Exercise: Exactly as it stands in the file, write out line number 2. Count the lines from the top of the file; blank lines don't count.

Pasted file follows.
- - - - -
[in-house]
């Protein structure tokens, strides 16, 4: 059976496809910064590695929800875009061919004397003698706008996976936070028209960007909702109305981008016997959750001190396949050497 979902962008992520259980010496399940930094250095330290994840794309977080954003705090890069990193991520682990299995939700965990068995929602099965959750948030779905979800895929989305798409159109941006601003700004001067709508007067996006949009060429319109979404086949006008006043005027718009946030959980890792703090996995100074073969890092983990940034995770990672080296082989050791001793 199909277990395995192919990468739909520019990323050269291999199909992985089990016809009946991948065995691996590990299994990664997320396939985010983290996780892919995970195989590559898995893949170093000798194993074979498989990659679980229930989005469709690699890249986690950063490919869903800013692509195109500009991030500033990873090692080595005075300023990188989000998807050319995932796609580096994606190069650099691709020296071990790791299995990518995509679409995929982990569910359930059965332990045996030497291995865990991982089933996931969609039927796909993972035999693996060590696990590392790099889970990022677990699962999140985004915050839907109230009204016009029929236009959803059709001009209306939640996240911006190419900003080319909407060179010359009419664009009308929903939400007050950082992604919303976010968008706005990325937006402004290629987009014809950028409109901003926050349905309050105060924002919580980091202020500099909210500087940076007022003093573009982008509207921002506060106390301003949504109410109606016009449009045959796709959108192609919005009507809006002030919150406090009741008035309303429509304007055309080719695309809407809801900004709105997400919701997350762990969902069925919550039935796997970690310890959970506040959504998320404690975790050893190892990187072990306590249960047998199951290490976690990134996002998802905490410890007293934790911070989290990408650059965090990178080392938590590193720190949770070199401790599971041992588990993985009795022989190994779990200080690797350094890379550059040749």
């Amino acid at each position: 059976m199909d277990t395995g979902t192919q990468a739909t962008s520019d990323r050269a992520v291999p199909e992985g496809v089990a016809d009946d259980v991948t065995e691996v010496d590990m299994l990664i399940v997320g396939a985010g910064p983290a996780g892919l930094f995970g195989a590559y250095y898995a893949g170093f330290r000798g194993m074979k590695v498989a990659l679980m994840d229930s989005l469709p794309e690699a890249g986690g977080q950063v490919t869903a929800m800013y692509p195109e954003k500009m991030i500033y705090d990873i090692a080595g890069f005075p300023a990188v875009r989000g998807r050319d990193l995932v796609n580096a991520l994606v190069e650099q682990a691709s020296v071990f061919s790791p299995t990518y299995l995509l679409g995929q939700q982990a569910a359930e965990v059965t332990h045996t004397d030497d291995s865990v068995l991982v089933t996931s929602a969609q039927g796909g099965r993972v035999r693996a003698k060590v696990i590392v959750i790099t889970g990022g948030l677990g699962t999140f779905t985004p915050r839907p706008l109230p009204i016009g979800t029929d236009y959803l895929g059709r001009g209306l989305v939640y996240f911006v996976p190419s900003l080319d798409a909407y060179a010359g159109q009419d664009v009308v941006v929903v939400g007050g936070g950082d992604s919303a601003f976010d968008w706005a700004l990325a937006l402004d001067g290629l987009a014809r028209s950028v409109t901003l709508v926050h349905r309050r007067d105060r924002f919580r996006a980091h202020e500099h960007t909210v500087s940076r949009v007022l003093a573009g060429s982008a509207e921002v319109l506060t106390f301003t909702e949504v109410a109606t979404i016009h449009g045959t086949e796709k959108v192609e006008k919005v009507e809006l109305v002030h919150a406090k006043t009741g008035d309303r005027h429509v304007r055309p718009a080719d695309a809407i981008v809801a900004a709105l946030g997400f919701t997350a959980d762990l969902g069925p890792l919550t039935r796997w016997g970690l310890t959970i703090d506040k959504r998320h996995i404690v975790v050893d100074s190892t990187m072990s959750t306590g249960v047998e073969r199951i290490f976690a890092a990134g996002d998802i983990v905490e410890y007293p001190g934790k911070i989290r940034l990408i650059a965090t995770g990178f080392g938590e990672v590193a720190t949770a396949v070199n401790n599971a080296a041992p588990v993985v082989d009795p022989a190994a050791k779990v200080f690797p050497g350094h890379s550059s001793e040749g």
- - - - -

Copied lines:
């Protein structure tokens, strides 16, 4: 059976496809910064590695929800875009061919004397003698706008996976936070028209960007909702109305981008016997959750001190396949050497 979902962008992520259980010496399940930094250095330290994840794309977080954003705090890069990193991520682990299995939700965990068995929602099965959750948030779905979800895929989305798409159109941006601003700004001067709508007067996006949009060429319109979404086949006008006043005027718009946030959980890792703090996995100074073969890092983990940034995770990672080296082989050791001793 199909277990395995192919990468739909520019990323050269291999199909992985089990016809009946991948065995691996590990299994990664997320396939985010983290996780892919995970195989590559898995893949170093000798194993074979498989990659679980229930989005469709690699890249986690950063490919869903800013692509195109500009991030500033990873090692080595005075300023990188989000998807050319995932796609580096994606190069650099691709020296071990790791299995990518995509679409995929982990569910359930059965332990045996030497291995865990991982089933996931969609039927796909993972035999693996060590696990590392790099889970990022677990699962999140985004915050839907109230009204016009029929236009959803059709001009209306939640996240911006190419900003080319909407060179010359009419664009009308929903939400007050950082992604919303976010968008706005990325937006402004290629987009014809950028409109901003926050349905309050105060924002919580980091202020500099909210500087940076007022003093573009982008509207921002506060106390301003949504109410109606016009449009045959796709959108192609919005009507809006002030919150406090009741008035309303429509304007055309080719695309809407809801900004709105997400919701997350762990969902069925919550039935796997970690310890959970506040959504998320404690975790050893190892990187072990306590249960047998199951290490976690990134996002998802905490410890007293934790911070989290990408650059965090990178080392938590590193720190949770070199401790599971041992588990993985009795022989190994779990200080690797350094890379550059040749």